Jung saw the human psyche as made up of layers or strata (see diagram above).
First is the conscious mind. The ego is the term given to the organisation of the conscious mind, being composed of conscious perceptions, memories, thoughts, and feelings [Calvin S. Hall & Vernon J. Nordby, A primer of Jungian Psychology, p.34 (1973, New American Library)].
Those mental contents that the ego does not recognise fall into the Personal Unconscious. The Personal Unconscious is made up of suppressed and forgotten memories, traumas, etc. All psychic contents which are either too weak to reach consciousness, or which are actively supressed by the ego, because the latter is threatened by them.
Thus far Jung is in agreement with his old teacher Freud, in supposing the existence of the Unconscious mind, which includes all that is not immediately accessible to everyday waking consciousness (i.e. the Conscious mind or Ego). Conscious and Unconscious are thus the two opposed parts of the psyche.
Jung’s great contribution however was to divide the Unconscious itself into two very unequal levels: the more superficial Personal, and the deeper Collective, Unconscious.
Everyone has their own Personal Unconscious. The Collective Unconscious in contrast is universal. It cannot be built up like one’s personal unconscious is; rather, it predates the individual. It is the repositary of all the religious, spiritual, and mythological symbols and experiences. Its primary structures – the deep structures of the psyche, in other words – Jung called “Archetypes”; a later-Hellenistic Platonic and Augustinian Christian term that referred to the spiritual forms which are the pre-existent prototypes of the things of the material world. Interpreting this idea psychologically, Jung stated that these archetypes were the conceptual matrixes or patterns behind all our religious and mythological concepts, and indeed, our thinking processes in general.
Actually, Jung’s choice of the term “archetype” is in some senses misleading. For in the late Platonic tradition, the archetypes con-stitute a totally spiritual reality; the original perfect spiritual reality or realities which generates the imperfect physical realities; the “thoughts in the mind of God” of Stoicism and Platonic Christianity.
But Jung interprets his archetypes in a biological sense. He says (no doubt due to the Darwinian influence of his age) that they are “inherited”, and that they “have existed since remotest times”. Yet even “remotest times” can still be located temporally. Such times may have occured an enormously long time ago, but they are still temporal. Plato and his successors would never speak of the Ideas or Archetypes or Spiritual Prototypes coming into being in some primordial past; for they saw these as spiritual realities, and therefore eternal; beyond time altogether.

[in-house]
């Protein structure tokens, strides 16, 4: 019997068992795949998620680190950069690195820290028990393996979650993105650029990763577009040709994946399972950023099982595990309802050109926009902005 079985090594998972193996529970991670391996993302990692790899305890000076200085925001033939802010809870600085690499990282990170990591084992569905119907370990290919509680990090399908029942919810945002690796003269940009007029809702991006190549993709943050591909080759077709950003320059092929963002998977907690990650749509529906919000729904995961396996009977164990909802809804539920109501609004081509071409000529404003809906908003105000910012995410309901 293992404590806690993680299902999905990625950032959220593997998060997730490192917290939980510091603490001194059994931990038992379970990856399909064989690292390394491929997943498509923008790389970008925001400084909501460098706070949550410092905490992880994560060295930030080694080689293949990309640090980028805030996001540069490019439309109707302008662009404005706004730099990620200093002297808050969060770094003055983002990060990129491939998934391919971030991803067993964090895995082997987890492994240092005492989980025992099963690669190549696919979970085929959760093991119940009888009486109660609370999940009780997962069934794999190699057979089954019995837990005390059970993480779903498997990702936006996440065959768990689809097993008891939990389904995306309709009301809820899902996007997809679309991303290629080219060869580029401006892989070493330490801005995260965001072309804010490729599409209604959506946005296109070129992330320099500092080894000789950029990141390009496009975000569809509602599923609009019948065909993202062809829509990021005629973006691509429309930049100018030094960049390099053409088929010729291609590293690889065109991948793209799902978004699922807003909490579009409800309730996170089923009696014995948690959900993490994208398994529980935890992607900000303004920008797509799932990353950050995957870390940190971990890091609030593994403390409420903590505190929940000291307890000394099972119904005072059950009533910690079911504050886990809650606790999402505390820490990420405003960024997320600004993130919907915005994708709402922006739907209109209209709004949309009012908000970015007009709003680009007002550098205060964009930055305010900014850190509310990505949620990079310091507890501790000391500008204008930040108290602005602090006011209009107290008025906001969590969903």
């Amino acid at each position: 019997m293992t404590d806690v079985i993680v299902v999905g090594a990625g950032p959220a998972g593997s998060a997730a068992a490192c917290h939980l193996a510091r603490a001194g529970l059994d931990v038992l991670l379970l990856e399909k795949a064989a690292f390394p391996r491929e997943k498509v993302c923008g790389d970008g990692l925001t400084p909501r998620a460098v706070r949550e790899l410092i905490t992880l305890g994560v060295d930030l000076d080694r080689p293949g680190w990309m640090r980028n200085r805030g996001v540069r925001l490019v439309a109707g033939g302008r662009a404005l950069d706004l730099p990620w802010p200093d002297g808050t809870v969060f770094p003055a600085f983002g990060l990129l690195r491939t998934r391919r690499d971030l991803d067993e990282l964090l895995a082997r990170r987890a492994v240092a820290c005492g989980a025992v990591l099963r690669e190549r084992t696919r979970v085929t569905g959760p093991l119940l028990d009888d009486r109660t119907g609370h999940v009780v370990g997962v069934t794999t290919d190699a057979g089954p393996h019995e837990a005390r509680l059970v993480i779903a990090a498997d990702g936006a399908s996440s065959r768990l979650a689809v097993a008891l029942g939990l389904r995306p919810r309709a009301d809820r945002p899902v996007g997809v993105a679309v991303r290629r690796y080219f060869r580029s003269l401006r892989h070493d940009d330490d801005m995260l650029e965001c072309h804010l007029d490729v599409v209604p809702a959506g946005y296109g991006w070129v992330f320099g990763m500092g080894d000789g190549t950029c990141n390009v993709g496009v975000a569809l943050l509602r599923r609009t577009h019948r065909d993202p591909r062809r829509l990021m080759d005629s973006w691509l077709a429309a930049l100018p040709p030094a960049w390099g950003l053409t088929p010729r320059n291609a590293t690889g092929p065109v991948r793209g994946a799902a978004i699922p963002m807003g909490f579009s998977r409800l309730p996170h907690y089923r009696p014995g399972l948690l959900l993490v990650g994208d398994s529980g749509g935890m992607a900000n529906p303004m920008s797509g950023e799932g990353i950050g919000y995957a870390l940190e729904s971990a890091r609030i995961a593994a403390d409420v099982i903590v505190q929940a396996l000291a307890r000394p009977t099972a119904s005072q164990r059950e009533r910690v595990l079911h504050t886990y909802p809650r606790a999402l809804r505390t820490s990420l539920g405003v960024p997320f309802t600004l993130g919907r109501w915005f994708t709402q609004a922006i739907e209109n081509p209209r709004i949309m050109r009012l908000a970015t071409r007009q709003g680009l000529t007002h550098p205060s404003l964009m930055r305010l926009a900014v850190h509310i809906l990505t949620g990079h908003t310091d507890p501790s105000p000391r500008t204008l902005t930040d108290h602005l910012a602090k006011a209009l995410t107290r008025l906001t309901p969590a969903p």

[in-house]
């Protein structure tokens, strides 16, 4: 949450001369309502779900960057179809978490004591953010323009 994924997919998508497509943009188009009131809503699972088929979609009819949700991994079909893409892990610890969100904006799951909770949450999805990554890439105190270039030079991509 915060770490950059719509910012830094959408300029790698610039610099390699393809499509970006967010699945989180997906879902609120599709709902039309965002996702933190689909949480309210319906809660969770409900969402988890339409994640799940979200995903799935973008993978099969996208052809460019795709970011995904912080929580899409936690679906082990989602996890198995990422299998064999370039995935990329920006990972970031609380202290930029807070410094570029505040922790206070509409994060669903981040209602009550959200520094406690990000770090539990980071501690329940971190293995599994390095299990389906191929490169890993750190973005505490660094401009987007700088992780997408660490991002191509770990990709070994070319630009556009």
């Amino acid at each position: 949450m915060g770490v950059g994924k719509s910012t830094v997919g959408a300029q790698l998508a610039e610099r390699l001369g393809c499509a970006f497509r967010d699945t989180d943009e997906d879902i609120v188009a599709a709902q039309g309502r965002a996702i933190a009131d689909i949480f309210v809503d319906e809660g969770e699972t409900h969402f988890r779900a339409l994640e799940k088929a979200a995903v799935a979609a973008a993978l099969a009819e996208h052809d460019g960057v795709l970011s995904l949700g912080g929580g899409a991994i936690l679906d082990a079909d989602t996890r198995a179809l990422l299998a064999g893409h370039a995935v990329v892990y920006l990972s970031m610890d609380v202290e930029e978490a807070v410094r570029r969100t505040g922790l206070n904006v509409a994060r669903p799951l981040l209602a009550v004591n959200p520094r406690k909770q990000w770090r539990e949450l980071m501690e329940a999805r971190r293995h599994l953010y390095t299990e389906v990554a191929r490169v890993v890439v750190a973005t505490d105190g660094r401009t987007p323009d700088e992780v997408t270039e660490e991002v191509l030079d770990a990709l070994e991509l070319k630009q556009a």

For Jung then, the Collective Unconscious is not, as many of his popularisers claim, a kind of “Universal Mind” or metaphysical reality, like the Platonic World of Forms, but rather an ultimately biological reality. The Spiritual concepts of Platonism are not seen as metaphysical, but biological, or rather, psycho-biological. The Jungian schema can thus be represented as follows:
|—————————————————-Cn Cn Cn Cn Cn Cn| | | | | | | | | | | |PUn PUn PUn PUn PUn PUn| |_______| |______| |_____| |______| |_____| | C O L L E C T I V E U N C O N S C I O U S [Archetypes = Instincts]BIOLOGICAL INSTINCTSPHYSICAL ORGANISM (DNA or hereditary material)—————————————————-
Jung’s biological theory of the Collective Unconscious.
Now, it cannot be denied that there is a subphysical (the biological subconscious) as well as a supraphysical (the psychic unconscious). Yet care must be taken not to confuse the two. And it seems to me logical to assume that the motifs Jung was concerned with – the psycho-spiritual forces of transformation – pertain to the supraphysical rather than the subphysical.
Certainly, later in life Jung downplayed the “biological” aspect of his psychology, and even discarded it altogether, preferring to see the archetypes in a more Platonic sense of prexistent spiritual entities. And in his voluminous alchemical writings he was more concerned with the dynamics of the psyche, and its transformation, than with explaining how the psyche or the archetypes came about in the first place. So it would be unfair to judge Jung on these grounds. Jung himself obviously did not consider abstract theories concerning the metaphysical or cosmological origin of the archetypes as important a practical here-and-now understanding of how the psyche worked, and how spiritual transformation and the growth to greater wholeness occur.
An occult critique of Jung’s conception of the Collective Unconscious